Port au Port Peninsula
Lindley's asters, Port au Port Peninsula, NL (Photo by NCC)
Located on the southwestern coast of Newfoundland, 10 kilometres west of Stephenville, Port au Port Peninsula’s limestone barrens are a unique natural area. This ecological hot spot is rich in biodiversity, and the habitat is critical for the survival of several rare and endangered plants native to only Newfoundland and Labrador.
Species at Risk Recovery Plan
The Nature Conservancy of Canada’s (NCC’s) stewardship team participated in the creation of a Limestone Barrens Species at Risk Recovery Plan, which was adopted and released by the province in 2022. Ten endangered plant species are identified in the recovery plan, including rare plants found in the limestone barrens of the Port au Port Peninsula and the Great Northern Peninsula.
Some of these plants exist nowhere else in the world and have adapted to grow in the limestone-based landscape here. The plants thrive in exposed areas, their dark leaves absorb the sun’s heat and they are subjected to high winds and low temperatures. The rocky barrens contain very little soil, and what is present is nutrient-poor. With a short growing season, plants tend to grow outward rather than upward, and they spread out, low to the ground, avoiding the impact of high winds. Rare and endangered plants included in the study include Long’s braya, Fernald’s braya, barrens willow, wooly arnica, Groscom’s arnica, Bodin’s milkvetch and oval-leaved creeping spearwort.
Narrow distributions throughout the areas make the plant species susceptible to human disturbances. Threats include climate change (erosion caused by storms), habitat loss, pests, pathogens, and degradation due to land development and off-road vehicle or foot traffic.
Plants specific to the southern limestone barrens where NCC has focused its efforts include:
A low-growing perennial that forms circular clumps. This boreal-arctic species is restricted to two occurrences on the Port au Port Peninsula.
A medium-sized perennial that can form small clumps. This calcium-loving plant occupies less than 50 square kilometres surrounding St. George’s Bay.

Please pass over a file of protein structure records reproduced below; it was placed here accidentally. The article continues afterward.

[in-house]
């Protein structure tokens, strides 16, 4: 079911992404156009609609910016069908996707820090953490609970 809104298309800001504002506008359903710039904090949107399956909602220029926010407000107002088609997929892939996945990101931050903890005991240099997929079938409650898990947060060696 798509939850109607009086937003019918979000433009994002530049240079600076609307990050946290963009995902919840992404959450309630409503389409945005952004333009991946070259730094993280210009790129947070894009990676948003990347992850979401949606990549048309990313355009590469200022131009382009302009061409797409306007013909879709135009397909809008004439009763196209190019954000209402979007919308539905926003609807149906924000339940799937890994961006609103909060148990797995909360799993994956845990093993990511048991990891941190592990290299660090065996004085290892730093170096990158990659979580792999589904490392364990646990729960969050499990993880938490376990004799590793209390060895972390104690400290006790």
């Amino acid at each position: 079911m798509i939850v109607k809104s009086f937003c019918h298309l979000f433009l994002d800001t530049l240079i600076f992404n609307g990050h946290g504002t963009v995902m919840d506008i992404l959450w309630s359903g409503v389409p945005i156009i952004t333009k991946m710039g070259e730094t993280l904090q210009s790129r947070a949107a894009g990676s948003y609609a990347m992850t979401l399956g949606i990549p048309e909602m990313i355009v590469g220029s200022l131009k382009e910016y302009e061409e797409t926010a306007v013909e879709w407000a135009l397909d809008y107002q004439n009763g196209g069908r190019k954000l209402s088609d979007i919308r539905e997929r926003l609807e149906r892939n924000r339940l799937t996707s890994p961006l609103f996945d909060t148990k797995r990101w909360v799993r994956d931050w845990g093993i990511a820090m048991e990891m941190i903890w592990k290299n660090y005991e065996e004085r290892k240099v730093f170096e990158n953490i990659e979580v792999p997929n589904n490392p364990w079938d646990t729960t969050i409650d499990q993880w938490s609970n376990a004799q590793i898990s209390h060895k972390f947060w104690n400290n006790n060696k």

Low northern rockcress
A small herbaceous perennial. This calcium-loving plant grows on Table Mountain near the Port au Port Peninsula and is separated from its usual arctic-alpine habitat. It is listed as endangered under the provincial Endangered Species Act.
In addition to the recovery plan, the stewardship team has also led a mapping and classification project that focused on identifying land cover categories of the southern limestone barrens. NCC stewardship staff partnered with members of the Limestone Barrens Species at Risk Recovery Team and the provincial government to visit sites and acquire aerial imagery within the focus area. The resulting map identifies areas of limestone barren, heath, forest and wetland. The classification map is a starting point to show changes over time and to provide a benchmark for addressing threats to the southern limestone barrens. It will also help to identify and classify critical habitat for rare and at-risk species. The graphic map will increase identification accuracy to help guide our conservation efforts going forward. This project began in 2020 and was completed in 2022.
The recovery plan provides a detailed roadmap to species recovery and protective management actions that will help at-risk plants through ongoing research, monitoring, restoration, community education and outreach. Together, the recovery plan and classification map will help identify key areas to protect and provide a survival plan for the plant species at risk.